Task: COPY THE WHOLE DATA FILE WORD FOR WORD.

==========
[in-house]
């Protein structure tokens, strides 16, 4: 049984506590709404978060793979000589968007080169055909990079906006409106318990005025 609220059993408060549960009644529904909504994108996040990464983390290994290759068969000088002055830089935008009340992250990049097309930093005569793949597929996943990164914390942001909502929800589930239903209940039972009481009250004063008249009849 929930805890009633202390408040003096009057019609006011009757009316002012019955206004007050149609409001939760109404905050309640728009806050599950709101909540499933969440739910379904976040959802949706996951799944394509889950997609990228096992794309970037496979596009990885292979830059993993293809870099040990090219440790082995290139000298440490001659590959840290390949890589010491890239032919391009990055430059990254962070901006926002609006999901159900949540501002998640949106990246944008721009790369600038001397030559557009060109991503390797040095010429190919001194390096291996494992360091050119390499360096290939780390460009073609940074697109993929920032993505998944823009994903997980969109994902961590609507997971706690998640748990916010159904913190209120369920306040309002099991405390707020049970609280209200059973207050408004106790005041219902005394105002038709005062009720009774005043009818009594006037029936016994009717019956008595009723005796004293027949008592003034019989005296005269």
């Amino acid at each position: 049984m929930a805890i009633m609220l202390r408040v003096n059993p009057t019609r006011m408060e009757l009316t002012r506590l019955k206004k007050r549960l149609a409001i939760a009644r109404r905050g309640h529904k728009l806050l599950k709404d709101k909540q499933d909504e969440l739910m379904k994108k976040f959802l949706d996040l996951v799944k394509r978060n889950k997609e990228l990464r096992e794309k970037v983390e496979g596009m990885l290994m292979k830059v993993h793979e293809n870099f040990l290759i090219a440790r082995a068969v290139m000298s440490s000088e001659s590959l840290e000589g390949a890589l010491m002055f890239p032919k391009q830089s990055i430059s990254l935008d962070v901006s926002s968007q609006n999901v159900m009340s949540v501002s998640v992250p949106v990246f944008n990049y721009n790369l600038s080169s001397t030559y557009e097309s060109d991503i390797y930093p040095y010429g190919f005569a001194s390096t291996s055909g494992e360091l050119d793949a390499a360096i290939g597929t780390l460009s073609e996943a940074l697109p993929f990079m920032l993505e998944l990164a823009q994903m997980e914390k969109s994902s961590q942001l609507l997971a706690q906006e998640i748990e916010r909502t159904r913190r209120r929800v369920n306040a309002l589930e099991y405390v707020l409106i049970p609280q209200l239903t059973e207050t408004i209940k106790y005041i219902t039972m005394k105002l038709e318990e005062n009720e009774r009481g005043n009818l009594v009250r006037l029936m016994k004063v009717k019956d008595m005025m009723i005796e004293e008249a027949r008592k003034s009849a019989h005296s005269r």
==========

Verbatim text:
[in-house]
């Protein structure tokens, strides 16, 4: 049984506590709404978060793979000589968007080169055909990079906006409106318990005025 609220059993408060549960009644529904909504994108996040990464983390290994290759068969000088002055830089935008009340992250990049097309930093005569793949597929996943990164914390942001909502929800589930239903209940039972009481009250004063008249009849 929930805890009633202390408040003096009057019609006011009757009316002012019955206004007050149609409001939760109404905050309640728009806050599950709101909540499933969440739910379904976040959802949706996951799944394509889950997609990228096992794309970037496979596009990885292979830059993993293809870099040990090219440790082995290139000298440490001659590959840290390949890589010491890239032919391009990055430059990254962070901006926002609006999901159900949540501002998640949106990246944008721009790369600038001397030559557009060109991503390797040095010429190919001194390096291996494992360091050119390499360096290939780390460009073609940074697109993929920032993505998944823009994903997980969109994902961590609507997971706690998640748990916010159904913190209120369920306040309002099991405390707020049970609280209200059973207050408004106790005041219902005394105002038709005062009720009774005043009818009594006037029936016994009717019956008595009723005796004293027949008592003034019989005296005269």
């Amino acid at each position: 049984m929930a805890i009633m609220l202390r408040v003096n059993p009057t019609r006011m408060e009757l009316t002012r506590l019955k206004k007050r549960l149609a409001i939760a009644r109404r905050g309640h529904k728009l806050l599950k709404d709101k909540q499933d909504e969440l739910m379904k994108k976040f959802l949706d996040l996951v799944k394509r978060n889950k997609e990228l990464r096992e794309k970037v983390e496979g596009m990885l290994m292979k830059v993993h793979e293809n870099f040990l290759i090219a440790r082995a068969v290139m000298s440490s000088e001659s590959l840290e000589g390949a890589l010491m002055f890239p032919k391009q830089s990055i430059s990254l935008d962070v901006s926002s968007q609006n999901v159900m009340s949540v501002s998640v992250p949106v990246f944008n990049y721009n790369l600038s080169s001397t030559y557009e097309s060109d991503i390797y930093p040095y010429g190919f005569a001194s390096t291996s055909g494992e360091l050119d793949a390499a360096i290939g597929t780390l460009s073609e996943a940074l697109p993929f990079m920032l993505e998944l990164a823009q994903m997980e914390k969109s994902s961590q942001l609507l997971a706690q906006e998640i748990e916010r909502t159904r913190r209120r929800v369920n306040a309002l589930e099991y405390v707020l409106i049970p609280q209200l239903t059973e207050t408004i209940k106790y005041i219902t039972m005394k105002l038709e318990e005062n009720e009774r009481g005043n009818l009594v009250r006037l029936m016994k004063v009717k019956d008595m005025m009723i005796e004293e008249a027949r008592k003034s009849a019989h005296s005269r």